DP Computing can help secure your business and can even organise a fake phishing attack to see if further staff training is required. Give us a call to discuss how we can help you on 08 8326 4364 or firstname.lastname@example.org.
As an IT Expert, I get client calls and emails asking me about various emails they receive and whether that particular email is fake or real – almost all time the emails are fake.
To help my clients and others in a similar situation I’ve put together a video that goes through some security tips on how to protect your self from hackers and phishing attempts. The video goes through:
- First alerts of being attacked.
- How scammers and hackers try to fool you.
- How to tell if an email is fake or not.
- The Do’s and Don’ts.
- How to tell if you’ve been hacked.
- What to look for after you have been hacked.
- How to prevent and protect from hackers.
- What is 2-step and MFA?
- What to do after you’ve been hacked.
- Screenshot examples of phishing emails.
Check out the video below and leave any comments in the fields below.
Every employee shares one inescapable flaw that is putting businesses at risk – they are human.
Up to 59% of data breaches can be traced back to something an employee did or didn’t do, which helped create a security incident or cyber-attack.
To help prevent security issues build security awareness and respect into your company culture, so that maintaining digital security becomes as simple as making a cup of coffee.
Use complex passwords: Every employee, including management and owners, need to use an alphanumeric password that they haven’t used before. Password managers can assist with making sure they’re never forgotten.
Verify unknown identities: Not familiar with ‘Jenny from Accounting’ who has called to ask for sensitive information? Double check the callers identity and access permissions before releasing any information. Hackers love to play on our desire to help other people.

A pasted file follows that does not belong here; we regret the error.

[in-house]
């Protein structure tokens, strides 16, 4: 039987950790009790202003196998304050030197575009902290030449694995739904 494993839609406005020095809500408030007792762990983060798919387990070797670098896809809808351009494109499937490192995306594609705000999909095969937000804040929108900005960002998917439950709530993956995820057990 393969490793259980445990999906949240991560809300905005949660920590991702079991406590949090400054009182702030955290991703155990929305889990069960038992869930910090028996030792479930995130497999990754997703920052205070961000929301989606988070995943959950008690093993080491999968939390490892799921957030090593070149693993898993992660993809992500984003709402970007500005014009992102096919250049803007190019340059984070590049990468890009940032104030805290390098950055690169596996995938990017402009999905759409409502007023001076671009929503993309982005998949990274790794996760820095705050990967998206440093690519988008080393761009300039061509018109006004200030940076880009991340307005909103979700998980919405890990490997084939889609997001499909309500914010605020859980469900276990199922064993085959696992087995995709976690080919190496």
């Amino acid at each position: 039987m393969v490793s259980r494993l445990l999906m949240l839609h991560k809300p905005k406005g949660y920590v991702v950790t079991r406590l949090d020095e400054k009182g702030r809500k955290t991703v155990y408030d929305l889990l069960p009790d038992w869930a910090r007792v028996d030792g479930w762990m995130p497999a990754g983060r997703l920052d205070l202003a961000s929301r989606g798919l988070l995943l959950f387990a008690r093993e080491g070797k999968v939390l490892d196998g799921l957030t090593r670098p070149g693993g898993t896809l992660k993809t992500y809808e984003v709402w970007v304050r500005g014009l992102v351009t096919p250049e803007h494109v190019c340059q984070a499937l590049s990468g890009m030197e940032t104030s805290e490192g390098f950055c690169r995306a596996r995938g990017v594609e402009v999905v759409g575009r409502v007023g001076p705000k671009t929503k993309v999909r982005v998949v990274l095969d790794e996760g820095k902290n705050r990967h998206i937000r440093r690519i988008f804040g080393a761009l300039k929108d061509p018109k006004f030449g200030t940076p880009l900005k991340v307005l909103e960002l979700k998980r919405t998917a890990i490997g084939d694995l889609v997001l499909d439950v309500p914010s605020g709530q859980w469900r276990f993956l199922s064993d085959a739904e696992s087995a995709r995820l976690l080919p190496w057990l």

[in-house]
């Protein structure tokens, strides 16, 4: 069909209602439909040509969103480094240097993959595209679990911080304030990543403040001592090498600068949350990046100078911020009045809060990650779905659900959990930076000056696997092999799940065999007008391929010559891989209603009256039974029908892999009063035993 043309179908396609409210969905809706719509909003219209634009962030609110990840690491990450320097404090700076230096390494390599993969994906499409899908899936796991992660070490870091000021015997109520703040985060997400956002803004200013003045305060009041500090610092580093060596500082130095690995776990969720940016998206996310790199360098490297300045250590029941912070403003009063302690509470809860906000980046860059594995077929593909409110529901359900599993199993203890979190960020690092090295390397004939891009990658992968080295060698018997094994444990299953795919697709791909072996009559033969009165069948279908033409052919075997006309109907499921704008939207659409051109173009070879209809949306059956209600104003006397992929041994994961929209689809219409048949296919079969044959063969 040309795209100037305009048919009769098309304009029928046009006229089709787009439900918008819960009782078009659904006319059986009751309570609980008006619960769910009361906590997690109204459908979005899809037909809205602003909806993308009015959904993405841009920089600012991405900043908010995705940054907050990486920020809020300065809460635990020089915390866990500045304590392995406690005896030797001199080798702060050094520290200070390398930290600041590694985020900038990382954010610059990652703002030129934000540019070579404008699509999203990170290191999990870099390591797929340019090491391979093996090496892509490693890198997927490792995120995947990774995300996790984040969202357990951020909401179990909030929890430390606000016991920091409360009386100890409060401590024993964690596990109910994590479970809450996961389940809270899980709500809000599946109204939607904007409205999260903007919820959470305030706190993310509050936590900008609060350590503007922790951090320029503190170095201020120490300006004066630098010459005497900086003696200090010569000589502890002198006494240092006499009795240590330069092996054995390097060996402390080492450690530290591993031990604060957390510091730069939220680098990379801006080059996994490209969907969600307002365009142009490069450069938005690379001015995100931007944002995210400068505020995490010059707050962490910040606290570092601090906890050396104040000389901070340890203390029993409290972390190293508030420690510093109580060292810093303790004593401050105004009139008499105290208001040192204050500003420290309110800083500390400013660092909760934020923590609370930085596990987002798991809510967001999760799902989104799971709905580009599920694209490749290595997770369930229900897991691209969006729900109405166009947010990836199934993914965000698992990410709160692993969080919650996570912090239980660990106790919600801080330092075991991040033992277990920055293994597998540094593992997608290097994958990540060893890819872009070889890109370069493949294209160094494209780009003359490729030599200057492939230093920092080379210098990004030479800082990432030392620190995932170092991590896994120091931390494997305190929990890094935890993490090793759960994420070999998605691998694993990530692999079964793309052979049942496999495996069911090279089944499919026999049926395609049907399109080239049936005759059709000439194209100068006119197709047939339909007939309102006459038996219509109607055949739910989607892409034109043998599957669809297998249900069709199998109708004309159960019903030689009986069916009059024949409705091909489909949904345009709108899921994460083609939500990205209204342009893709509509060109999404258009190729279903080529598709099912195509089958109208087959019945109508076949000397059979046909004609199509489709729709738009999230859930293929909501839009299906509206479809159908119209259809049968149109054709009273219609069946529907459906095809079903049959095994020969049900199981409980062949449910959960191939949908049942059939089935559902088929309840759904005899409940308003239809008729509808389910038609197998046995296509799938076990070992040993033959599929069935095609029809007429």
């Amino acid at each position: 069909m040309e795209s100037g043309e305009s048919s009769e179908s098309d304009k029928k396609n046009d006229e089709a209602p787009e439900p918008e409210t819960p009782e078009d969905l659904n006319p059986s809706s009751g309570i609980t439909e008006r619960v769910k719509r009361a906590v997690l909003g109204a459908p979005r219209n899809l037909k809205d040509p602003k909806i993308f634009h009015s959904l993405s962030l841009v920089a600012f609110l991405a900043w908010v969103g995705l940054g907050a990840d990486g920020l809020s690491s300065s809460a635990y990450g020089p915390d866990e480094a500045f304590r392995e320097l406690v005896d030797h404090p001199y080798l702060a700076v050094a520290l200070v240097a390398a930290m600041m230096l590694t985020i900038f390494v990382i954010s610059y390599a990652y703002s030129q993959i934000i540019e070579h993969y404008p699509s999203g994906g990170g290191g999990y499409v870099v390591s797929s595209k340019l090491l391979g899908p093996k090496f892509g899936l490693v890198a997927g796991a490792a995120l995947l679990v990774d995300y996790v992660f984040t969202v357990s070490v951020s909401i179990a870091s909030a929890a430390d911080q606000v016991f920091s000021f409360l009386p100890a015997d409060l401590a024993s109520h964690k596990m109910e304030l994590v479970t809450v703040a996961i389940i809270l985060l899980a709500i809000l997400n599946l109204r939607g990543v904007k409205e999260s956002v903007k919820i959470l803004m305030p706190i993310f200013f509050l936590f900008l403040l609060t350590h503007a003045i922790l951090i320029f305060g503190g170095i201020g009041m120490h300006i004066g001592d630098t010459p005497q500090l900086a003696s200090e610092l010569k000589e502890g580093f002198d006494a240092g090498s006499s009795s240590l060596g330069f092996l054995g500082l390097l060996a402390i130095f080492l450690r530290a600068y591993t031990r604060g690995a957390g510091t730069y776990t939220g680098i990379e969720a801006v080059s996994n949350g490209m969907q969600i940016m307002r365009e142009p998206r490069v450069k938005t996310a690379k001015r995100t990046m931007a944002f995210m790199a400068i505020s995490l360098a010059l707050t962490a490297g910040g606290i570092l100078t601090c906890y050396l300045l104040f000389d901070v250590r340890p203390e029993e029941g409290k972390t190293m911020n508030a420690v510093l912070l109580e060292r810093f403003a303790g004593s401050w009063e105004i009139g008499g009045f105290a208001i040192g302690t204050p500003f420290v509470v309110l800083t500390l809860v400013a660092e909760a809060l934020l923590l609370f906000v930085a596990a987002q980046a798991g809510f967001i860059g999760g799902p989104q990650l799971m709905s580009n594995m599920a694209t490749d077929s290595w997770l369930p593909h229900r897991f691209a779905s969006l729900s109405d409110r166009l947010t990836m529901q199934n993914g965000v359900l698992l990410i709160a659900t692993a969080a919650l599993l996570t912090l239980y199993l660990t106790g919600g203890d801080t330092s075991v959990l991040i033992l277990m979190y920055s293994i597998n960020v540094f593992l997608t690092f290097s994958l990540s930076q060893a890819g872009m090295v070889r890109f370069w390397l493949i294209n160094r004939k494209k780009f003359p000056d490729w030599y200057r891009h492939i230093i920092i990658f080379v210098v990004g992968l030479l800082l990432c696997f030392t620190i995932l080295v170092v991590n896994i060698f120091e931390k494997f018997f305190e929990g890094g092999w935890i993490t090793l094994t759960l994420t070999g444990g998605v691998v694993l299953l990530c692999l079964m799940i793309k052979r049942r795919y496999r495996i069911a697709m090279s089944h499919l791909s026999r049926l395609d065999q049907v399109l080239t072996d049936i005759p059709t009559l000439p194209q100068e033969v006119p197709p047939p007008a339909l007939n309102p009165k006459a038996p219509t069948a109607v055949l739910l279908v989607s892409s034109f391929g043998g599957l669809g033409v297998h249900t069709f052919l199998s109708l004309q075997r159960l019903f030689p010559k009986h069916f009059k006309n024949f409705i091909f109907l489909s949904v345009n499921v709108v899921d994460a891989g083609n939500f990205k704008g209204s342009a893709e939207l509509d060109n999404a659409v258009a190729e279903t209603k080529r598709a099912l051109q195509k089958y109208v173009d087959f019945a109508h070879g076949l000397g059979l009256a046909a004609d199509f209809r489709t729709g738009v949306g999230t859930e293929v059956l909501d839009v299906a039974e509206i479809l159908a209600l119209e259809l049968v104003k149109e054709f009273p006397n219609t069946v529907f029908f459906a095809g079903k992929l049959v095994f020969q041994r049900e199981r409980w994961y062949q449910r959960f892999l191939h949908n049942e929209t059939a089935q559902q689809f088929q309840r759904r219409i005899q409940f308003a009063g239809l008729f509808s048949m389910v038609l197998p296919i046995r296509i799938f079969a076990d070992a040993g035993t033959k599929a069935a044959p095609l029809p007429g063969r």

Encrypt by default: People regularly transfer data to a laptop, USB drive or smartphone so they can work offsite. Unfortunately this equipment can be easily stolen or lost. Set operating systems to encrypt data by default, so that it becomes useless in the wrong hands.
Protect portable devices: Laptops, mobile phones and other portable devices should always require a password and be set to auto-lock after a short period of time. Never leave them unattended in cars, buses, restrooms etc, and if travelling by plane take them on-board as carry-on luggage.
Set personal usage rules: Many businesses block productivity-vacuums such as Facebook and other websites but what are the rules regarding games, video streaming or shopping? Can users install their own software? When business devices are used for personal usage, security tends to slide which results in unintentional malware installation. Also don’t let the employees spouse or children use any company device.
Educate often: People often fall into the “it won’t happen to me” mindset. As security threats change regularly have a quick five minute discussion once a month to remind staff that you always need to be vigilant.